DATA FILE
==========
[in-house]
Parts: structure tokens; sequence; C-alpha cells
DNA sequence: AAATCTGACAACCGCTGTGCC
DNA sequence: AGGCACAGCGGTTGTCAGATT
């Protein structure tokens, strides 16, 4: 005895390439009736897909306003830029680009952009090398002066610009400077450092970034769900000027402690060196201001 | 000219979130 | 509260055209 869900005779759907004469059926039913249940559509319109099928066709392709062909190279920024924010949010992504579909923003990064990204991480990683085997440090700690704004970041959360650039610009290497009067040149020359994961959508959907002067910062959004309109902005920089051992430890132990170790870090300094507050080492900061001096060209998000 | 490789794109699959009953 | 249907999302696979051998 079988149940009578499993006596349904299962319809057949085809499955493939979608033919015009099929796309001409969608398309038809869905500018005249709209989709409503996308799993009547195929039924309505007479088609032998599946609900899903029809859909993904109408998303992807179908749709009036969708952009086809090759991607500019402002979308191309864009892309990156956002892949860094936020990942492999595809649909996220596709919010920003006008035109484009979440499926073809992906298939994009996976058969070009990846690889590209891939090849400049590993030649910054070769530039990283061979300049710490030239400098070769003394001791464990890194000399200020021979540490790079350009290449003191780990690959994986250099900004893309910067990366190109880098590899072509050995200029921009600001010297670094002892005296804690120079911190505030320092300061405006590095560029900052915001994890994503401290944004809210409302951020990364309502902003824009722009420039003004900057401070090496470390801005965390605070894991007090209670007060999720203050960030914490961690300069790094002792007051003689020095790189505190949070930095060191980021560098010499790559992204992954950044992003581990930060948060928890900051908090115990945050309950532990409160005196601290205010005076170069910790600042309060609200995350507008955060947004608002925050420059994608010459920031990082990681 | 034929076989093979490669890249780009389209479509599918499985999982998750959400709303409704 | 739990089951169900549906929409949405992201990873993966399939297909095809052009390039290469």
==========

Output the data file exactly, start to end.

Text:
[in-house]
Parts: structure tokens; sequence; C-alpha cells
DNA sequence: AAATCTGACAACCGCTGTGCC
DNA sequence: AGGCACAGCGGTTGTCAGATT
């Protein structure tokens, strides 16, 4: 005895390439009736897909306003830029680009952009090398002066610009400077450092970034769900000027402690060196201001 | 000219979130 | 509260055209 869900005779759907004469059926039913249940559509319109099928066709392709062909190279920024924010949010992504579909923003990064990204991480990683085997440090700690704004970041959360650039610009290497009067040149020359994961959508959907002067910062959004309109902005920089051992430890132990170790870090300094507050080492900061001096060209998000 | 490789794109699959009953 | 249907999302696979051998 079988149940009578499993006596349904299962319809057949085809499955493939979608033919015009099929796309001409969608398309038809869905500018005249709209989709409503996308799993009547195929039924309505007479088609032998599946609900899903029809859909993904109408998303992807179908749709009036969708952009086809090759991607500019402002979308191309864009892309990156956002892949860094936020990942492999595809649909996220596709919010920003006008035109484009979440499926073809992906298939994009996976058969070009990846690889590209891939090849400049590993030649910054070769530039990283061979300049710490030239400098070769003394001791464990890194000399200020021979540490790079350009290449003191780990690959994986250099900004893309910067990366190109880098590899072509050995200029921009600001010297670094002892005296804690120079911190505030320092300061405006590095560029900052915001994890994503401290944004809210409302951020990364309502902003824009722009420039003004900057401070090496470390801005965390605070894991007090209670007060999720203050960030914490961690300069790094002792007051003689020095790189505190949070930095060191980021560098010499790559992204992954950044992003581990930060948060928890900051908090115990945050309950532990409160005196601290205010005076170069910790600042309060609200995350507008955060947004608002925050420059994608010459920031990082990681 | 034929076989093979490669890249780009389209479509599918499985999982998750959400709303409704 | 739990089951169900549906929409949405992201990873993966399939297909095809052009390039290469």